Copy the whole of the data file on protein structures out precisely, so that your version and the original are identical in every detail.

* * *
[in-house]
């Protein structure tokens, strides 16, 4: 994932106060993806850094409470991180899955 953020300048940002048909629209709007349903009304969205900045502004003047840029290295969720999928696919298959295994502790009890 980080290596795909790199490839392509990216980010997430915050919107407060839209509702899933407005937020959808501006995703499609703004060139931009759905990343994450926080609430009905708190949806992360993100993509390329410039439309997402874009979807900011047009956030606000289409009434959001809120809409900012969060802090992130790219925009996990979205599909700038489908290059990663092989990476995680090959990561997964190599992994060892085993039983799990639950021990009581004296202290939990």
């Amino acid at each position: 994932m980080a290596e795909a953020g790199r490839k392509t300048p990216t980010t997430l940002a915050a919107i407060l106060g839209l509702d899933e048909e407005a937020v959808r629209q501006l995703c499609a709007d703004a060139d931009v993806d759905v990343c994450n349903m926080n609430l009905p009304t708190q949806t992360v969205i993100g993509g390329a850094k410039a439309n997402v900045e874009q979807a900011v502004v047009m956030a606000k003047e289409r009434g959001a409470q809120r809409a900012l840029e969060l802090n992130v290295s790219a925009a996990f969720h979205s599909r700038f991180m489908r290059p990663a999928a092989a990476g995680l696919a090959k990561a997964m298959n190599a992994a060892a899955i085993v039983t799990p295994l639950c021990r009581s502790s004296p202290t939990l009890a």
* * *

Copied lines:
[in-house]
């Protein structure tokens, strides 16, 4: 994932106060993806850094409470991180899955 953020300048940002048909629209709007349903009304969205900045502004003047840029290295969720999928696919298959295994502790009890 980080290596795909790199490839392509990216980010997430915050919107407060839209509702899933407005937020959808501006995703499609703004060139931009759905990343994450926080609430009905708190949806992360993100993509390329410039439309997402874009979807900011047009956030606000289409009434959001809120809409900012969060802090992130790219925009996990979205599909700038489908290059990663092989990476995680090959990561997964190599992994060892085993039983799990639950021990009581004296202290939990």
């Amino acid at each position: 994932m980080a290596e795909a953020g790199r490839k392509t300048p990216t980010t997430l940002a915050a919107i407060l106060g839209l509702d899933e048909e407005a937020v959808r629209q501006l995703c499609a709007d703004a060139d931009v993806d759905v990343c994450n349903m926080n609430l009905p009304t708190q949806t992360v969205i993100g993509g390329a850094k410039a439309n997402v900045e874009q979807a900011v502004v047009m956030a606000k003047e289409r009434g959001a409470q809120r809409a900012l840029e969060l802090n992130v290295s790219a925009a996990f969720h979205s599909r700038f991180m489908r290059p990663a999928a092989a990476g995680l696919a090959k990561a997964m298959n190599a992994a060892a899955i085993v039983t799990p295994l639950c021990r009581s502790s004296p202290t939990l009890a």